The culture of student activism there drew out the simmering sense of alienation that has accompanied Obama throughout his young adult life. It was here also that the idea of public service, a notion long espoused by his mother, began to take shape within him. The quiet junior from Haines Hall gradually participated in a number of initiatives organized by the students. The Iranian hostage crisis, the apartheid policy of South Africa and the nation’s economic upheavals all proved to resonate deeply with Obama. In his sophomore year, on Feb. 18, 1981, Obama made his first public speech, calling for the trustees of the college to divest from South Africa.
August 25, 2008, From the Boston Globe, by Scott Helman
However, he felt a need to experience something bigger, and in the summer of 1981, Obama engineered a transfer to Columbia University of New York. He graduated from Columbia in 1983 with a BA in Political Science, majoring in International Relations. After graduation, Obama worked as a financial writer for over a year at Business International Corporation, a New York-based financial consulting firm.
After almost four years studying and working in New York, Obama moved to Chicago in 1985. The seeds that his mother had planted in him finally bloomed, and after an exhaustive job hunt, Obama decided to accept the position of Director for the Developing Communities Project in Roseland and Altgeld Gardens in Chicago’s South Side.
May 25, 2008, Barack Obama’s speech at Wesleyan University, Middletown, Connecticut
“… by the time I graduated from college, I was possessed with a crazy idea — that I would work at a grassroots level to bring about change. I wrote letters to every organization in the country I could think of. And one day, a small group of churches on the South Side of Chicago offered me a job to come work as a community organizer in neighborhoods that had been devastated by steel plant closings.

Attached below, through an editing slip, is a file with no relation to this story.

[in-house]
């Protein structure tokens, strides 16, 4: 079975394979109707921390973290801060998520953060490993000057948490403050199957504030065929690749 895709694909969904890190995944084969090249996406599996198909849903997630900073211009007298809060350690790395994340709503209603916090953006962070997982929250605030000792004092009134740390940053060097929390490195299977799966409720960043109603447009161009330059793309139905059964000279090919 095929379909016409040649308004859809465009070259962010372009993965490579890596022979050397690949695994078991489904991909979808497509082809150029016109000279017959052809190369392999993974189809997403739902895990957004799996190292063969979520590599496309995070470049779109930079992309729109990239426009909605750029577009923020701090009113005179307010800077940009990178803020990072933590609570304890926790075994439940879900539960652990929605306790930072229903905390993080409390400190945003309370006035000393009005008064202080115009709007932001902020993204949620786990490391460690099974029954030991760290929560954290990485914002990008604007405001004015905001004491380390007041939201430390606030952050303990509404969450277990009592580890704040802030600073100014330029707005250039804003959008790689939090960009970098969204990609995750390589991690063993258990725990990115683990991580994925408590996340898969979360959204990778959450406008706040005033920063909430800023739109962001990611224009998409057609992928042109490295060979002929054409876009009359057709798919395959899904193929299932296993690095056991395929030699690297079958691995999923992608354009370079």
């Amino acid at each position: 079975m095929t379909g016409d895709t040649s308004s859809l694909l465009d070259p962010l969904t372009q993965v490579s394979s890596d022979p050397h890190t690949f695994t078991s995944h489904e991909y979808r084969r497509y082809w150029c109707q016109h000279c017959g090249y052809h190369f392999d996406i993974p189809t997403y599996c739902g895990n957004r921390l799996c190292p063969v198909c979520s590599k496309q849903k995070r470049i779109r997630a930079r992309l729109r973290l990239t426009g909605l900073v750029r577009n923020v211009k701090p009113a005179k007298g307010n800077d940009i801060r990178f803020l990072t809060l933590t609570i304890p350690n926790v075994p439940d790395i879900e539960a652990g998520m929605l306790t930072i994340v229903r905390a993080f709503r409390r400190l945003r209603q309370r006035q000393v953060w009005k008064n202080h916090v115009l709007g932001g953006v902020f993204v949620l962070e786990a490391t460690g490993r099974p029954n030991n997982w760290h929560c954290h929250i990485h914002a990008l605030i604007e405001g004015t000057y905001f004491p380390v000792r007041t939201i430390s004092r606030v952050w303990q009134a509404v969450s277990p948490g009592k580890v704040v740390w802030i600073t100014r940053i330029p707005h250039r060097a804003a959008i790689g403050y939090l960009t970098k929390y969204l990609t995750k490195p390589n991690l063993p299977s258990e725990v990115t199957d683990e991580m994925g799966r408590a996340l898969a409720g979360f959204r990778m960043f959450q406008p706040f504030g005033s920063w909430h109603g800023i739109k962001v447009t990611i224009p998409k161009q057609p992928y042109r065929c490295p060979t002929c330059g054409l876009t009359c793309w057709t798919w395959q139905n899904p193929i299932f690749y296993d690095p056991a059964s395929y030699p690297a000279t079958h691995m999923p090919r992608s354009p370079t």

My mother and grandparents wanted me to go to law school. My friends were applying to jobs on Wall Street. Meanwhile, this organization offered me $12,000 a year plus $2,000 for an old, beat-up car. And I said yes. Now, I didn’t know a soul in Chicago, and I wasn’t sure what this community organizing business was all about. I had always been inspired by stories of the Civil Rights Movement and JFK’s call to service, but when I got to the South Side, there were no marches, and no soaring speeches. In the shadow of an empty steel plant, there were just a lot of folks who were struggling. And we didn’t get very far at first.
I still remember one of the very first meetings we put together to discuss gang violence with a group of community leaders. We waited and waited for people to show up, and finally, a group of older people walked into the hall. And they sat down. And a little old lady raised her hand and asked, “Is this where the bingo game is?”
By his third year there, Obama realized that enabling change in such a disadvantaged community would necessitate a higher level of involvement from both the private and public sector. To better equip himself to meet these challenges, as well as fulfilling his mother’s wish, he applied to Harvard Law School in Massachusetts. In 1988, Obama resigned from his job in Chicago after being accepted into Harvard Law. Armed with experience and driven by desire, he became a star student there. He achieved the distinction of becoming the first ever black Editor and subsequently, President, of the Harvard Law Review, which is the most respected and widely cited student law review in the country. He obtained his Juris Doctor in 1991, graduating Magna Cum Laude.